In the opening scene of How Are You Going to Save Yourself, a group of young men are sitting around smoking pot, boasting about their sexual exploits. The dialogue is quick and punchy. The youths are all of-color, a cause for humor and preoccupation and personal anguish. The setting is not the seaside Rhode Island of souvenir calendars, but the labyrinthine backstreets of Pawtucket, where their lives unfold with frenetic uncertainty.
How Are You Going to Save Yourself is a powerhouse debut by J.M. Holmes, and a sobering reminder of how underrepresented many local neighborhoods are. Holmes grew up in Rhode Island; East Siders will relish the local flavor, such as a promenade through Slater Park. Holmes has moved around in his adulthood, living and working in Iowa, California, Massachusetts, and (currently) Wisconsin, and his prose is packed with cultural references – from hip hop stars to Gandhi. Through his ensemble of friends, Holmes explores the connections between disparate, underserved communities across the country, using the Ocean State as his narrative anchor.
Holmes has already earned a host of awards and fellowships, and since the novel was released last August, HAYGTSY has wowed fellow authors and even The New York Times. For East Side readers, the novel is an intensive character study about that struggling world across the interstate.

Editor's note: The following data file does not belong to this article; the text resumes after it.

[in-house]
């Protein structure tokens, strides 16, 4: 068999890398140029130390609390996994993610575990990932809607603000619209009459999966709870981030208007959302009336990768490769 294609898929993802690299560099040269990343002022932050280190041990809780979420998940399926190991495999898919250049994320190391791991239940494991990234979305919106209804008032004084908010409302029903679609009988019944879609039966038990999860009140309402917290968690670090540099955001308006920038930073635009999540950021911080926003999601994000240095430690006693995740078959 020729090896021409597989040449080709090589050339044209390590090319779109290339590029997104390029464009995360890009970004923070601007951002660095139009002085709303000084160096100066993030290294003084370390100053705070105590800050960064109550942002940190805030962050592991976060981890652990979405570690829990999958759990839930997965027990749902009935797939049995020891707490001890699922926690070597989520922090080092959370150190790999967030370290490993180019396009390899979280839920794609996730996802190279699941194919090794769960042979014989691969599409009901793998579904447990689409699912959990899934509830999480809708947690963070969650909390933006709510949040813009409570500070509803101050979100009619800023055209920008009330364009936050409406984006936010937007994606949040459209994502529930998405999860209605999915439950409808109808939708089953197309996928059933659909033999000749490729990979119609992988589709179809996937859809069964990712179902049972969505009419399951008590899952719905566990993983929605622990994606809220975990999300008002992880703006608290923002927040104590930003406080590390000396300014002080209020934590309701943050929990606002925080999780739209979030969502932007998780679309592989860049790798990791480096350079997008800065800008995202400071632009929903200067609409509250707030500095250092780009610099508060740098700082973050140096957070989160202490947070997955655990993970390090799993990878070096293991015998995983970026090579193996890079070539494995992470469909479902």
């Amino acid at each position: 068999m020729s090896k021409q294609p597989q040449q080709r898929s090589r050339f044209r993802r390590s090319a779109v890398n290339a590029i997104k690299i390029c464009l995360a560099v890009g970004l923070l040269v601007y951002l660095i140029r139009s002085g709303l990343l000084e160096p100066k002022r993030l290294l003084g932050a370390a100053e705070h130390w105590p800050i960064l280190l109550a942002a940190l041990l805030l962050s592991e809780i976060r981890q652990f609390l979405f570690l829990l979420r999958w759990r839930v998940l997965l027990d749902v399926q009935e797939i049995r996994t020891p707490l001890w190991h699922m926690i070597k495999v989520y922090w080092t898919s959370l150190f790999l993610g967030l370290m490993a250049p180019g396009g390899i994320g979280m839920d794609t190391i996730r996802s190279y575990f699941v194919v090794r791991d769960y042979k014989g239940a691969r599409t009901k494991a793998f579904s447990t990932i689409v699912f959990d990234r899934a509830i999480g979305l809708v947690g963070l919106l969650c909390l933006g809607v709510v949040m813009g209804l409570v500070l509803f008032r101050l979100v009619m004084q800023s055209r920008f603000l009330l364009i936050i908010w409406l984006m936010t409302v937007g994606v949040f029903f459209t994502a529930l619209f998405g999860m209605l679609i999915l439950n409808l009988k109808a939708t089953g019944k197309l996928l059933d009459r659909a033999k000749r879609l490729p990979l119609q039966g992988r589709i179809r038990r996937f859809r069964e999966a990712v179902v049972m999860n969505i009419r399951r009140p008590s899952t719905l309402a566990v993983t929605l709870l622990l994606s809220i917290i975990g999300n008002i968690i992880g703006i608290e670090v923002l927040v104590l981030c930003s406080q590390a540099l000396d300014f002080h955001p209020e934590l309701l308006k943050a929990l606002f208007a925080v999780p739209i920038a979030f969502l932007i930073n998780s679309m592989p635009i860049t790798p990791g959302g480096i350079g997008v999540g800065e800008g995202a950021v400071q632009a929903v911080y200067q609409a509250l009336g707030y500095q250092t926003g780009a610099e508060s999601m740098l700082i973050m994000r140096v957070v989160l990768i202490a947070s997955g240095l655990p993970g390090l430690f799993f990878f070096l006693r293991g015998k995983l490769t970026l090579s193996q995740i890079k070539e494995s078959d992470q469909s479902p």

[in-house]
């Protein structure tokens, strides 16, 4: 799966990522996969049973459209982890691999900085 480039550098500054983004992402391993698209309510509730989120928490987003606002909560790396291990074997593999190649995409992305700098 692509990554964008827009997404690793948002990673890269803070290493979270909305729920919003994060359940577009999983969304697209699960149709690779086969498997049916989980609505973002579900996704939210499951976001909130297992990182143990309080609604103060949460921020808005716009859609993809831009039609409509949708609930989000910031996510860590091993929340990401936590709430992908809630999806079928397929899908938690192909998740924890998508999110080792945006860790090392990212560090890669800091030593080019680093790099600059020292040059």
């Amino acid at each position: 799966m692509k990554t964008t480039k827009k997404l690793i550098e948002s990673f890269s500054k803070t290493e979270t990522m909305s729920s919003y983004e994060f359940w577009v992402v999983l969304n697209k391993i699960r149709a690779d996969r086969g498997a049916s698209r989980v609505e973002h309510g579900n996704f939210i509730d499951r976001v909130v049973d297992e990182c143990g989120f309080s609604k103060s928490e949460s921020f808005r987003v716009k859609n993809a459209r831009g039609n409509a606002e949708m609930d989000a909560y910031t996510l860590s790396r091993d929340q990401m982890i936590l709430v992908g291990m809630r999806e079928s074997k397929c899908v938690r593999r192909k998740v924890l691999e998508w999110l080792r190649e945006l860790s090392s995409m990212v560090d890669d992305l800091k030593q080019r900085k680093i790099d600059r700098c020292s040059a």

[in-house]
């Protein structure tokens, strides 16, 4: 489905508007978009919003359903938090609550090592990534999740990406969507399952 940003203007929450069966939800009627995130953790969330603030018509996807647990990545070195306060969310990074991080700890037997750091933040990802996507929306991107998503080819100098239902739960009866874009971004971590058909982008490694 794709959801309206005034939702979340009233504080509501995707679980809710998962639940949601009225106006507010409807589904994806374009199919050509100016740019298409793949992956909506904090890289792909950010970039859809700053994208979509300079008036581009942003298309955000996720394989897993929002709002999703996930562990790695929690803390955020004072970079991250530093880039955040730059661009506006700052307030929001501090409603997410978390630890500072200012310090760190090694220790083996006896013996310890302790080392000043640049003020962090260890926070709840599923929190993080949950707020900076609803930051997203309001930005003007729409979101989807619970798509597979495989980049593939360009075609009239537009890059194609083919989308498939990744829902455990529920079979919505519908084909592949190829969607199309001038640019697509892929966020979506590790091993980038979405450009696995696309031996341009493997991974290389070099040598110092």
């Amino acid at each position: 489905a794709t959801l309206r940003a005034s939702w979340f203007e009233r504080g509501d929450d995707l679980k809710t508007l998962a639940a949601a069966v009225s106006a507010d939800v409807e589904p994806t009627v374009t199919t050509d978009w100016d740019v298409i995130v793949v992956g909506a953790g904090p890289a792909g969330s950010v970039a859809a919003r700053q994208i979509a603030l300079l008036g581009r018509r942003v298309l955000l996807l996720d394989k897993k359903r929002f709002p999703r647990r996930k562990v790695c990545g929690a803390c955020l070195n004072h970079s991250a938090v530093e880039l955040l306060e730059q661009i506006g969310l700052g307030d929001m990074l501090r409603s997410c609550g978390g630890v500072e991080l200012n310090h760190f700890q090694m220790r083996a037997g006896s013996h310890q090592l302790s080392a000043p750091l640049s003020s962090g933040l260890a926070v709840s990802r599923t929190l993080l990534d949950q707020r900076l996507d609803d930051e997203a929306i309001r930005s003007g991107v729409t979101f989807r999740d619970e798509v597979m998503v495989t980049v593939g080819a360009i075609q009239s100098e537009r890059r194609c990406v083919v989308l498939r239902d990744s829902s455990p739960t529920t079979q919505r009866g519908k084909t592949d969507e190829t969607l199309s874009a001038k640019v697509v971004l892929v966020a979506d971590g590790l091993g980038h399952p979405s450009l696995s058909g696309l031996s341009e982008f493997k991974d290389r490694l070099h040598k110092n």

WINTER READING LIST
Illuminate the long, cold nights with some books by Rhode Island authors.
The Deadly Kiss-Off
About a year ago, East Side science fiction writer Paul DiFilippo decided to try his hand at comic crime writing, in the tradition of Elmore Leonard. That novel, The Big Get-Even, introduced us to Glen and Stan, two con-men with oversized ambitions. The prolific author now provides us with an action-packed sequel, The Deadly Kiss-Off, about a dubious invention and the power-grab that follows.
House of Ashes
Is there really a curse on Buttersea Bluffs? Will the residents of this Cape Cod mansion really meet certain doom? And what can Cassandra Mitchell, the youngest of the family, do to unravel the mystery, especially in the wake of two strange visitors? House of Ashes is the suspenseful second novel by Loretta Marion, a successful Rhode Island copywriter.
Kissing the Shuttle
During the Industrial Revolution, textile workers would often suck thread through a needle’s eye. This practice was called “kissing the shuttle,” and it helped spread tuberculosis through Rhode Island slums, sending thousands to their deaths. Mary Ann Mayer’s “lyric history” explores the grim roots of Ocean State industry, as well as major advances in civic life. A decorated local poet, Mayer uses vivid imagery to recreate this dramatic period.
The Night Before Krampus
Christoph is just a kid living in small-town Rhode Island – until a pair of supernatural monsters show up in the dead of winter, promising revenge for an age-old offense. Peter Johnson had already published numerous books and won an NEA fellowship before writing The Night Before Krampus. The holidays may be over, but Johnson’s novel proves that it’s never too late for monstrous morality tales.